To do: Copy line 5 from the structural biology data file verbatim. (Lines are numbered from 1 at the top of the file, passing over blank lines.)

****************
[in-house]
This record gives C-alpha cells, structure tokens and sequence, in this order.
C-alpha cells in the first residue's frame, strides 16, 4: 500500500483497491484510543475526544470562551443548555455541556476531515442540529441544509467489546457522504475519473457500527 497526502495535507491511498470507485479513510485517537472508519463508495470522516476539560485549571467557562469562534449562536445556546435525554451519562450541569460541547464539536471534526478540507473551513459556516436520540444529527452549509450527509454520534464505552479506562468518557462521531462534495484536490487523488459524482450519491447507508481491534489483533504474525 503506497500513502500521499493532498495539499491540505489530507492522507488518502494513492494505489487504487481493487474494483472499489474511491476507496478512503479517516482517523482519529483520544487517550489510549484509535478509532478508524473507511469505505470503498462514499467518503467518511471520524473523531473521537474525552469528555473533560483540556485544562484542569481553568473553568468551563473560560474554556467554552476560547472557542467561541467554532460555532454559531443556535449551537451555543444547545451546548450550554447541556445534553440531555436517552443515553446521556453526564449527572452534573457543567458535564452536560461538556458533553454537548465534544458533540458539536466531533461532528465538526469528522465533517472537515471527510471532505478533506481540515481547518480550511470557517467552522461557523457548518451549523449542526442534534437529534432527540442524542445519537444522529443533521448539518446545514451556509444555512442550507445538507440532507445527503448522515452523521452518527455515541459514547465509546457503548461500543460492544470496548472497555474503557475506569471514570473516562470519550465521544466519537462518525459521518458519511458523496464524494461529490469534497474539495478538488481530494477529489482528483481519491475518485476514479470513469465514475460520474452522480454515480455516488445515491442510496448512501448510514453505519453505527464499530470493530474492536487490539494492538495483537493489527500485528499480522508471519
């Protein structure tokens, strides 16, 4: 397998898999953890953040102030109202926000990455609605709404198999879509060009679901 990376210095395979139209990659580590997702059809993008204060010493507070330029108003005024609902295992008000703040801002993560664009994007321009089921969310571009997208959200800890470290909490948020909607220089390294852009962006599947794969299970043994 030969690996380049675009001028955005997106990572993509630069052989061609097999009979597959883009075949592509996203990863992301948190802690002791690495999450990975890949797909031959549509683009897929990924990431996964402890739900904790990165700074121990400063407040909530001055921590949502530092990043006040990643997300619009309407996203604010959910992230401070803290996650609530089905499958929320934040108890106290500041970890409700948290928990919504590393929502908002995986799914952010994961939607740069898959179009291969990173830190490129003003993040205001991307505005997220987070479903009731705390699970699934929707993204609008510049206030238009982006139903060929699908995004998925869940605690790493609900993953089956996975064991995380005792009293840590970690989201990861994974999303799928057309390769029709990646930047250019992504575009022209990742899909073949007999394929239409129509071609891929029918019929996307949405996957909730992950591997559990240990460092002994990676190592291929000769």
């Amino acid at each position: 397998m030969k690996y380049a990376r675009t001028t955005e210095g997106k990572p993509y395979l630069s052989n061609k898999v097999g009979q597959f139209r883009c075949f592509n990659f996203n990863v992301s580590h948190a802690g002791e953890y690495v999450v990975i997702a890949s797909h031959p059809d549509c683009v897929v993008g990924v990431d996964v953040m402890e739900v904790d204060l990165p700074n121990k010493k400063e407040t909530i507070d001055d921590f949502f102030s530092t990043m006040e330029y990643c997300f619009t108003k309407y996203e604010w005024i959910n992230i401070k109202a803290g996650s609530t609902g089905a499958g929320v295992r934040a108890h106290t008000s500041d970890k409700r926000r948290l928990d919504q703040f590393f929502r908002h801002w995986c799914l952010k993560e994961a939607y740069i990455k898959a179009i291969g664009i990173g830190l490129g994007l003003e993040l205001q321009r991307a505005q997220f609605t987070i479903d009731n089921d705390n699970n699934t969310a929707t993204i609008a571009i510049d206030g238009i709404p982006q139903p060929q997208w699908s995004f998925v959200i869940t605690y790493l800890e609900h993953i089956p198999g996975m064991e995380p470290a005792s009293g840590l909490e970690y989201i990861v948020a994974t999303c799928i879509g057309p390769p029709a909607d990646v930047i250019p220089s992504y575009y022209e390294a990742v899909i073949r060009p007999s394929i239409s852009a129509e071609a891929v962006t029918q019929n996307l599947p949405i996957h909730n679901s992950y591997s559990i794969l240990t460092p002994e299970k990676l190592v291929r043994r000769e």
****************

């Amino acid at each position: 397998m030969k690996y380049a990376r675009t001028t955005e210095g997106k990572p993509y395979l630069s052989n061609k898999v097999g009979q597959f139209r883009c075949f592509n990659f996203n990863v992301s580590h948190a802690g002791e953890y690495v999450v990975i997702a890949s797909h031959p059809d549509c683009v897929v993008g990924v990431d996964v953040m402890e739900v904790d204060l990165p700074n121990k010493k400063e407040t909530i507070d001055d921590f949502f102030s530092t990043m006040e330029y990643c997300f619009t108003k309407y996203e604010w005024i959910n992230i401070k109202a803290g996650s609530t609902g089905a499958g929320v295992r934040a108890h106290t008000s500041d970890k409700r926000r948290l928990d919504q703040f590393f929502r908002h801002w995986c799914l952010k993560e994961a939607y740069i990455k898959a179009i291969g664009i990173g830190l490129g994007l003003e993040l205001q321009r991307a505005q997220f609605t987070i479903d009731n089921d705390n699970n699934t969310a929707t993204i609008a571009i510049d206030g238009i709404p982006q139903p060929q997208w699908s995004f998925v959200i869940t605690y790493l800890e609900h993953i089956p198999g996975m064991e995380p470290a005792s009293g840590l909490e970690y989201i990861v948020a994974t999303c799928i879509g057309p390769p029709a909607d990646v930047i250019p220089s992504y575009y022209e390294a990742v899909i073949r060009p007999s394929i239409s852009a129509e071609a891929v962006t029918q019929n996307l599947p949405i996957h909730n679901s992950y591997s559990i794969l240990t460092p002994e299970k990676l190592v291929r043994r000769e």